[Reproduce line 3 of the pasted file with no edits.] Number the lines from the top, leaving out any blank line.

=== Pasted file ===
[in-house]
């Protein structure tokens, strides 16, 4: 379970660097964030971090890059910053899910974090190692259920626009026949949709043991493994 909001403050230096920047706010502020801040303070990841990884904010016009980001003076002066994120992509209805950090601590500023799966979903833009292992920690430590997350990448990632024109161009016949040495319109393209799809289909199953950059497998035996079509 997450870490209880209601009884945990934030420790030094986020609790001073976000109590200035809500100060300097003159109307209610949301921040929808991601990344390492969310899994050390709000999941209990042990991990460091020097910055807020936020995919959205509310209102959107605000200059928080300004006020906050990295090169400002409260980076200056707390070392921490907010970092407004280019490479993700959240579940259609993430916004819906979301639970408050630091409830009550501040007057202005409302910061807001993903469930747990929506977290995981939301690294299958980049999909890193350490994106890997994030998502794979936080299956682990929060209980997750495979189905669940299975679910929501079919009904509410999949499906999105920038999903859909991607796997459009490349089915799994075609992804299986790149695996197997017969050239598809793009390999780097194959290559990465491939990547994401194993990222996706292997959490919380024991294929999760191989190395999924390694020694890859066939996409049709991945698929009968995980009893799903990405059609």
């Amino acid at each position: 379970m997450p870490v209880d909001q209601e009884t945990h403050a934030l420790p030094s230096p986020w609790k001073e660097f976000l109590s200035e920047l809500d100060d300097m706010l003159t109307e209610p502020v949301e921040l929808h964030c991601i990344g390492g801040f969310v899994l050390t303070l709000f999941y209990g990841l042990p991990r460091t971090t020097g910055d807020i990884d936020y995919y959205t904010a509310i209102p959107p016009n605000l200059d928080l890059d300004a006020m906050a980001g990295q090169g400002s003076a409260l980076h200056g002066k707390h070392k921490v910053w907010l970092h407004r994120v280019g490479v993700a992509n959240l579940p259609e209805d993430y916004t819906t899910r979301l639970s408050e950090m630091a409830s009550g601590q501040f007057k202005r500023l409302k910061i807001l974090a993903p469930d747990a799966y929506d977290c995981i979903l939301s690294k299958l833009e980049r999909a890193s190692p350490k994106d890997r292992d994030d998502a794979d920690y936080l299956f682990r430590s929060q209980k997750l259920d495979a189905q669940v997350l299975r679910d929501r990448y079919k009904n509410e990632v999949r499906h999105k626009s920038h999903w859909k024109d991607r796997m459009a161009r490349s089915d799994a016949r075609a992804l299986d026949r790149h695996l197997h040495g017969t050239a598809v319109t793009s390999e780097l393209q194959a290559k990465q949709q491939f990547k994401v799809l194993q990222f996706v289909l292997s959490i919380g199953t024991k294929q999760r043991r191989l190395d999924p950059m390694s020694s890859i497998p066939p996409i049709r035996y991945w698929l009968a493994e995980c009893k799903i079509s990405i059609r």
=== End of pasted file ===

């Amino acid at each position: 379970m997450p870490v209880d909001q209601e009884t945990h403050a934030l420790p030094s230096p986020w609790k001073e660097f976000l109590s200035e920047l809500d100060d300097m706010l003159t109307e209610p502020v949301e921040l929808h964030c991601i990344g390492g801040f969310v899994l050390t303070l709000f999941y209990g990841l042990p991990r460091t971090t020097g910055d807020i990884d936020y995919y959205t904010a509310i209102p959107p016009n605000l200059d928080l890059d300004a006020m906050a980001g990295q090169g400002s003076a409260l980076h200056g002066k707390h070392k921490v910053w907010l970092h407004r994120v280019g490479v993700a992509n959240l579940p259609e209805d993430y916004t819906t899910r979301l639970s408050e950090m630091a409830s009550g601590q501040f007057k202005r500023l409302k910061i807001l974090a993903p469930d747990a799966y929506d977290c995981i979903l939301s690294k299958l833009e980049r999909a890193s190692p350490k994106d890997r292992d994030d998502a794979d920690y936080l299956f682990r430590s929060q209980k997750l259920d495979a189905q669940v997350l299975r679910d929501r990448y079919k009904n509410e990632v999949r499906h999105k626009s920038h999903w859909k024109d991607r796997m459009a161009r490349s089915d799994a016949r075609a992804l299986d026949r790149h695996l197997h040495g017969t050239a598809v319109t793009s390999e780097l393209q194959a290559k990465q949709q491939f990547k994401v799809l194993q990222f996706v289909l292997s959490i919380g199953t024991k294929q999760r043991r191989l190395d999924p950059m390694s020694s890859i497998p066939p996409i049709r035996y991945w698929l009968a493994e995980c009893k799903i079509s990405i059609r």